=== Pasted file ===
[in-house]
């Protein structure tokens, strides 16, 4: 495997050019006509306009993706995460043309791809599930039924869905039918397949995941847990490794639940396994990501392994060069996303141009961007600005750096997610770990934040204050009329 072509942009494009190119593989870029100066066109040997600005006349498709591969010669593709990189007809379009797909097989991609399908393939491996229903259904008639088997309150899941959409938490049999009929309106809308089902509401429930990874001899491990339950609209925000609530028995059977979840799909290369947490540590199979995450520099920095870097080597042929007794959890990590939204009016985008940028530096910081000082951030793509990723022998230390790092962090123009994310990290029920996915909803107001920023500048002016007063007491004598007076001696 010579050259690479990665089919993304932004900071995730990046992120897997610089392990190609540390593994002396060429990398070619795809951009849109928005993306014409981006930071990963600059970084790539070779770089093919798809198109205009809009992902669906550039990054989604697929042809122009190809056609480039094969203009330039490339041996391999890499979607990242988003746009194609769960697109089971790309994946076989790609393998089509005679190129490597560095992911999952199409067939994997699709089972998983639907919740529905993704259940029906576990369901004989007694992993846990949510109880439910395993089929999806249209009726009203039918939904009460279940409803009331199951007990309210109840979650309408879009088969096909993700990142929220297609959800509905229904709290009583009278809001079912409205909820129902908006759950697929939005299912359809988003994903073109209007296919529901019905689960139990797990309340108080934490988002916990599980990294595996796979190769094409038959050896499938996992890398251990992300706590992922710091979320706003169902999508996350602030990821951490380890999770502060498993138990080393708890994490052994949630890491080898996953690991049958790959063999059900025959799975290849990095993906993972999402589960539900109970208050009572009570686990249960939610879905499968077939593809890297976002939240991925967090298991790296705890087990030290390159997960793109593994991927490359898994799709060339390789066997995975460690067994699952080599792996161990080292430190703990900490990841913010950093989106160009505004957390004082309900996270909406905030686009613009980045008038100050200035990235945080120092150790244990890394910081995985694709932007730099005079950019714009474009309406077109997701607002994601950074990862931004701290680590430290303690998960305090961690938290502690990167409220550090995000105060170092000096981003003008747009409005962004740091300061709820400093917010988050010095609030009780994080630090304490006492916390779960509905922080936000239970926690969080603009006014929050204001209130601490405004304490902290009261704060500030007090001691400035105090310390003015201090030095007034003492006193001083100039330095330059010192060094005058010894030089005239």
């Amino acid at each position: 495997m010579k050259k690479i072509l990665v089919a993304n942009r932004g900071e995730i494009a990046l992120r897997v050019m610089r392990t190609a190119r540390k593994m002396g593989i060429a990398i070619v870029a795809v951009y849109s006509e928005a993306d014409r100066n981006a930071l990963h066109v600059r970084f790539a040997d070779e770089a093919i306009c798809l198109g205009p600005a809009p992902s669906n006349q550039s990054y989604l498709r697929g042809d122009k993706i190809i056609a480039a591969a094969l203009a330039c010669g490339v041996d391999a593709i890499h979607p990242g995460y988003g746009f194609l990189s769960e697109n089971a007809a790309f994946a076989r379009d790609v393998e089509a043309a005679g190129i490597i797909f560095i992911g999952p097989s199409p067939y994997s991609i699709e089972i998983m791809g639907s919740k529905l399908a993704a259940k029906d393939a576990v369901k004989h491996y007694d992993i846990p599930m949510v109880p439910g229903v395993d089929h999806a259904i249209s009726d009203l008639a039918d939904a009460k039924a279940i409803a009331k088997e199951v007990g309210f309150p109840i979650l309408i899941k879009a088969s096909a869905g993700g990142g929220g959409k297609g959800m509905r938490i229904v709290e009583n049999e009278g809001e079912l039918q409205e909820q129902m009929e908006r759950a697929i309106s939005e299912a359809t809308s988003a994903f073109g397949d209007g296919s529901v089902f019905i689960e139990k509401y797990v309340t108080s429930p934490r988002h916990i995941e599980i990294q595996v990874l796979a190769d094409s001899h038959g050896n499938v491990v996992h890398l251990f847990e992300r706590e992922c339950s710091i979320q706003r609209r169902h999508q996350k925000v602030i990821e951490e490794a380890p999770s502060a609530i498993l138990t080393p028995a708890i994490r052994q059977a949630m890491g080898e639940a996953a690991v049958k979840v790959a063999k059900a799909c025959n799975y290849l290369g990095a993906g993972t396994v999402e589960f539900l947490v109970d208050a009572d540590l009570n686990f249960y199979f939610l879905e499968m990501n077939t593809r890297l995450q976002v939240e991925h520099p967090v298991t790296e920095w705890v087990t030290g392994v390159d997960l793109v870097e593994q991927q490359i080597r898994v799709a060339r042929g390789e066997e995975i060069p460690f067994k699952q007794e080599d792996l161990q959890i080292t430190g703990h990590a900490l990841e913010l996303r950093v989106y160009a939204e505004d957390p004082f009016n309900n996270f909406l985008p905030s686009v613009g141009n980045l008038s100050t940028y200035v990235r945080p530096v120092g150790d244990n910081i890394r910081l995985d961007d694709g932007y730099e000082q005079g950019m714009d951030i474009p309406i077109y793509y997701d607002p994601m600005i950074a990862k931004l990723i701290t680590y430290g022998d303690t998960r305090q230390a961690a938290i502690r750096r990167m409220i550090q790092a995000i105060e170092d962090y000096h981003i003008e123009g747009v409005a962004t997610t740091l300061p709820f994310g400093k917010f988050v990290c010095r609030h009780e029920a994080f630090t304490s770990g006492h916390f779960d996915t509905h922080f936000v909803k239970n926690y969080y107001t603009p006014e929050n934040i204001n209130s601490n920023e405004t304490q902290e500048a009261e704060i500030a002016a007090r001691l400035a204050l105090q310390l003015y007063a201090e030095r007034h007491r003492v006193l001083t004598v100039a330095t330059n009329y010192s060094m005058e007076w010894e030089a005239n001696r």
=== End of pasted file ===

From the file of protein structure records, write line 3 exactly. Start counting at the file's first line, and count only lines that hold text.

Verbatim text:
């Amino acid at each position: 495997m010579k050259k690479i072509l990665v089919a993304n942009r932004g900071e995730i494009a990046l992120r897997v050019m610089r392990t190609a190119r540390k593994m002396g593989i060429a990398i070619v870029a795809v951009y849109s006509e928005a993306d014409r100066n981006a930071l990963h066109v600059r970084f790539a040997d070779e770089a093919i306009c798809l198109g205009p600005a809009p992902s669906n006349q550039s990054y989604l498709r697929g042809d122009k993706i190809i056609a480039a591969a094969l203009a330039c010669g490339v041996d391999a593709i890499h979607p990242g995460y988003g746009f194609l990189s769960e697109n089971a007809a790309f994946a076989r379009d790609v393998e089509a043309a005679g190129i490597i797909f560095i992911g999952p097989s199409p067939y994997s991609i699709e089972i998983m791809g639907s919740k529905l399908a993704a259940k029906d393939a576990v369901k004989h491996y007694d992993i846990p599930m949510v109880p439910g229903v395993d089929h999806a259904i249209s009726d009203l008639a039918d939904a009460k039924a279940i409803a009331k088997e199951v007990g309210f309150p109840i979650l309408i899941k879009a088969s096909a869905g993700g990142g929220g959409k297609g959800m509905r938490i229904v709290e009583n049999e009278g809001e079912l039918q409205e909820q129902m009929e908006r759950a697929i309106s939005e299912a359809t809308s988003a994903f073109g397949d209007g296919s529901v089902f019905i689960e139990k509401y797990v309340t108080s429930p934490r988002h916990i995941e599980i990294q595996v990874l796979a190769d094409s001899h038959g050896n499938v491990v996992h890398l251990f847990e992300r706590e992922c339950s710091i979320q706003r609209r169902h999508q996350k925000v602030i990821e951490e490794a380890p999770s502060a609530i498993l138990t080393p028995a708890i994490r052994q059977a949630m890491g080898e639940a996953a690991v049958k979840v790959a063999k059900a799909c025959n799975y290849l290369g990095a993906g993972t396994v999402e589960f539900l947490v109970d208050a009572d540590l009570n686990f249960y199979f939610l879905e499968m990501n077939t593809r890297l995450q976002v939240e991925h520099p967090v298991t790296e920095w705890v087990t030290g392994v390159d997960l793109v870097e593994q991927q490359i080597r898994v799709a060339r042929g390789e066997e995975i060069p460690f067994k699952q007794e080599d792996l161990q959890i080292t430190g703990h990590a900490l990841e913010l996303r950093v989106y160009a939204e505004d957390p004082f009016n309900n996270f909406l985008p905030s686009v613009g141009n980045l008038s100050t940028y200035v990235r945080p530096v120092g150790d244990n910081i890394r910081l995985d961007d694709g932007y730099e000082q005079g950019m714009d951030i474009p309406i077109y793509y997701d607002p994601m600005i950074a990862k931004l990723i701290t680590y430290g022998d303690t998960r305090q230390a961690a938290i502690r750096r990167m409220i550090q790092a995000i105060e170092d962090y000096h981003i003008e123009g747009v409005a962004t997610t740091l300061p709820f994310g400093k917010f988050v990290c010095r609030h009780e029920a994080f630090t304490s770990g006492h916390f779960d996915t509905h922080f936000v909803k239970n926690y969080y107001t603009p006014e929050n934040i204001n209130s601490n920023e405004t304490q902290e500048a009261e704060i500030a002016a007090r001691l400035a204050l105090q310390l003015y007063a201090e030095r007034h007491r003492v006193l001083t004598v100039a330095t330059n009329y010192s060094m005058e007076w010894e030089a005239n001696r």